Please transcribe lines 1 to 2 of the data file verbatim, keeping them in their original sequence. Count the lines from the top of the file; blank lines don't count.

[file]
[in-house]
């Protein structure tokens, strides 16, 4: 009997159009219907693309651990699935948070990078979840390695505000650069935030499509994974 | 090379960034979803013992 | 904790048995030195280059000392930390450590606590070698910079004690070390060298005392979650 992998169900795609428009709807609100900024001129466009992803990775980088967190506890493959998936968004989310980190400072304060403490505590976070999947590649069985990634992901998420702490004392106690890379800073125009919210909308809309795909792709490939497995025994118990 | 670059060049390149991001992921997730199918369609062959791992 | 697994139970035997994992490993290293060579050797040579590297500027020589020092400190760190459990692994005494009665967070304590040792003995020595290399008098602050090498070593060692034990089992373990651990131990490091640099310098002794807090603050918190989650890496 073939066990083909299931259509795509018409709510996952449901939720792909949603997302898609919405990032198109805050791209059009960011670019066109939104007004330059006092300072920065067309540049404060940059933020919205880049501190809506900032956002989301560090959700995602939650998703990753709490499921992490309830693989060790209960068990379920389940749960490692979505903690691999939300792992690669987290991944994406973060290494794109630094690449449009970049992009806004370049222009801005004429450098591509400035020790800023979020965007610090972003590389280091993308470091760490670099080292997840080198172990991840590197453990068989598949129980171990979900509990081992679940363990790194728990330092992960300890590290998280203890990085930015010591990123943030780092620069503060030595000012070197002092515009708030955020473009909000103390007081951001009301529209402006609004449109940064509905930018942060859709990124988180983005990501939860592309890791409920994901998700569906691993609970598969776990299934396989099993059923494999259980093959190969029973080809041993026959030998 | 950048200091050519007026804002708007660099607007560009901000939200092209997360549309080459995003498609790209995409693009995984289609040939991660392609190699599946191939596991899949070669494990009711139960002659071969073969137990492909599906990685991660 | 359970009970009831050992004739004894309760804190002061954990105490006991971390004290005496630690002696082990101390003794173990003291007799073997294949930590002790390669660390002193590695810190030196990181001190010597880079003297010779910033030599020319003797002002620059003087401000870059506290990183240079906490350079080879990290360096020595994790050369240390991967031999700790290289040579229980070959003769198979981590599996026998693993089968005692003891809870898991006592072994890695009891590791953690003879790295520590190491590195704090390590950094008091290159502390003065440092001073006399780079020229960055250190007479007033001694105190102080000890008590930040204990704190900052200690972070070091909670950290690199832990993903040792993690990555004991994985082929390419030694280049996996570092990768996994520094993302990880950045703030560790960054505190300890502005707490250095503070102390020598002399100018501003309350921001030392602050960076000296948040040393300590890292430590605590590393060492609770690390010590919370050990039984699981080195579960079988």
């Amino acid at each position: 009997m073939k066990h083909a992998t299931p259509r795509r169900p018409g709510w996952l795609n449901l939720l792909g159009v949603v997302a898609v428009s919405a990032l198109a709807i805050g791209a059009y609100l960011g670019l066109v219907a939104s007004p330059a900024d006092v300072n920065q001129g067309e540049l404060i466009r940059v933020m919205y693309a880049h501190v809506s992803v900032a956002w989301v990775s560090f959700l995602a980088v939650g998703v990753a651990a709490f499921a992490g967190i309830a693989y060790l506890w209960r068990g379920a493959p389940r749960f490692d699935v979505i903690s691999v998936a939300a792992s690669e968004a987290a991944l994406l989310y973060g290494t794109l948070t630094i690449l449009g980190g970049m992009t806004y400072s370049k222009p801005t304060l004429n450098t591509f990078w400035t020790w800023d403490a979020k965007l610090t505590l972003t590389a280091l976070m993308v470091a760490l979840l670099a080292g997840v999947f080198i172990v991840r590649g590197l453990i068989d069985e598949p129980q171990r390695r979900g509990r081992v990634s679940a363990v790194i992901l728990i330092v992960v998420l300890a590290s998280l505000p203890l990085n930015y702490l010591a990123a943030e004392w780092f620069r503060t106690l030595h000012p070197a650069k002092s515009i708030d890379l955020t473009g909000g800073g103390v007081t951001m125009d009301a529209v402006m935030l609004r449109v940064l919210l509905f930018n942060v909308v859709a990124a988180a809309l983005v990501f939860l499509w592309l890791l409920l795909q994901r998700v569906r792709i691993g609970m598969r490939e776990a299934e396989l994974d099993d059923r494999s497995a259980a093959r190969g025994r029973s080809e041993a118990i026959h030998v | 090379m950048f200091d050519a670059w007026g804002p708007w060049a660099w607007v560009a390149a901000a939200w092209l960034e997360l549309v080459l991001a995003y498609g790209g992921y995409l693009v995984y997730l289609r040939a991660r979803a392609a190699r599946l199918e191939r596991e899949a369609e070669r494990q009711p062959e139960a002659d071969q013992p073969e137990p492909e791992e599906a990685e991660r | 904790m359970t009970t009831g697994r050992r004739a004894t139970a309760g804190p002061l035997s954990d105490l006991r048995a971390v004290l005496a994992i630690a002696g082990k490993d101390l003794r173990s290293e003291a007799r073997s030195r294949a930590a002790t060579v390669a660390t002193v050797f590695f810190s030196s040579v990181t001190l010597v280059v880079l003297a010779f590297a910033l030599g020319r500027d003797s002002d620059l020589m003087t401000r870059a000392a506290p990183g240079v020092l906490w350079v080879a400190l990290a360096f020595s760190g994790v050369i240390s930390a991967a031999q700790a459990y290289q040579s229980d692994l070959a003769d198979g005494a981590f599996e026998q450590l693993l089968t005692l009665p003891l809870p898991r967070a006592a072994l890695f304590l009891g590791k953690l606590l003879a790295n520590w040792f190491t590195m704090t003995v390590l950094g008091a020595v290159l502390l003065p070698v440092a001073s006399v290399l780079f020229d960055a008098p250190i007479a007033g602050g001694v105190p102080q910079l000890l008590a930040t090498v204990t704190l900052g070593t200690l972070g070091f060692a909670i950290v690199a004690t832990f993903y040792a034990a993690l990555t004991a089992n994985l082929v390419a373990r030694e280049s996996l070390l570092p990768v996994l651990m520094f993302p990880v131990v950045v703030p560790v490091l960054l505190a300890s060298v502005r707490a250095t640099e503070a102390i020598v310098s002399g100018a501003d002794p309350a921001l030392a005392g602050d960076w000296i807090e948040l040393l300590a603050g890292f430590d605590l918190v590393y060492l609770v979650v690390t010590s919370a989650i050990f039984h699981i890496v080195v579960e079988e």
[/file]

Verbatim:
[in-house]
């Protein structure tokens, strides 16, 4: 009997159009219907693309651990699935948070990078979840390695505000650069935030499509994974 | 090379960034979803013992 | 904790048995030195280059000392930390450590606590070698910079004690070390060298005392979650 992998169900795609428009709807609100900024001129466009992803990775980088967190506890493959998936968004989310980190400072304060403490505590976070999947590649069985990634992901998420702490004392106690890379800073125009919210909308809309795909792709490939497995025994118990 | 670059060049390149991001992921997730199918369609062959791992 | 697994139970035997994992490993290293060579050797040579590297500027020589020092400190760190459990692994005494009665967070304590040792003995020595290399008098602050090498070593060692034990089992373990651990131990490091640099310098002794807090603050918190989650890496 073939066990083909299931259509795509018409709510996952449901939720792909949603997302898609919405990032198109805050791209059009960011670019066109939104007004330059006092300072920065067309540049404060940059933020919205880049501190809506900032956002989301560090959700995602939650998703990753709490499921992490309830693989060790209960068990379920389940749960490692979505903690691999939300792992690669987290991944994406973060290494794109630094690449449009970049992009806004370049222009801005004429450098591509400035020790800023979020965007610090972003590389280091993308470091760490670099080292997840080198172990991840590197453990068989598949129980171990979900509990081992679940363990790194728990330092992960300890590290998280203890990085930015010591990123943030780092620069503060030595000012070197002092515009708030955020473009909000103390007081951001009301529209402006609004449109940064509905930018942060859709990124988180983005990501939860592309890791409920994901998700569906691993609970598969776990299934396989099993059923494999259980093959190969029973080809041993026959030998 | 950048200091050519007026804002708007660099607007560009901000939200092209997360549309080459995003498609790209995409693009995984289609040939991660392609190699599946191939596991899949070669494990009711139960002659071969073969137990492909599906990685991660 | 359970009970009831050992004739004894309760804190002061954990105490006991971390004290005496630690002696082990101390003794173990003291007799073997294949930590002790390669660390002193590695810190030196990181001190010597880079003297010779910033030599020319003797002002620059003087401000870059506290990183240079906490350079080879990290360096020595994790050369240390991967031999700790290289040579229980070959003769198979981590599996026998693993089968005692003891809870898991006592072994890695009891590791953690003879790295520590190491590195704090390590950094008091290159502390003065440092001073006399780079020229960055250190007479007033001694105190102080000890008590930040204990704190900052200690972070070091909670950290690199832990993903040792993690990555004991994985082929390419030694280049996996570092990768996994520094993302990880950045703030560790960054505190300890502005707490250095503070102390020598002399100018501003309350921001030392602050960076000296948040040393300590890292430590605590590393060492609770690390010590919370050990039984699981080195579960079988």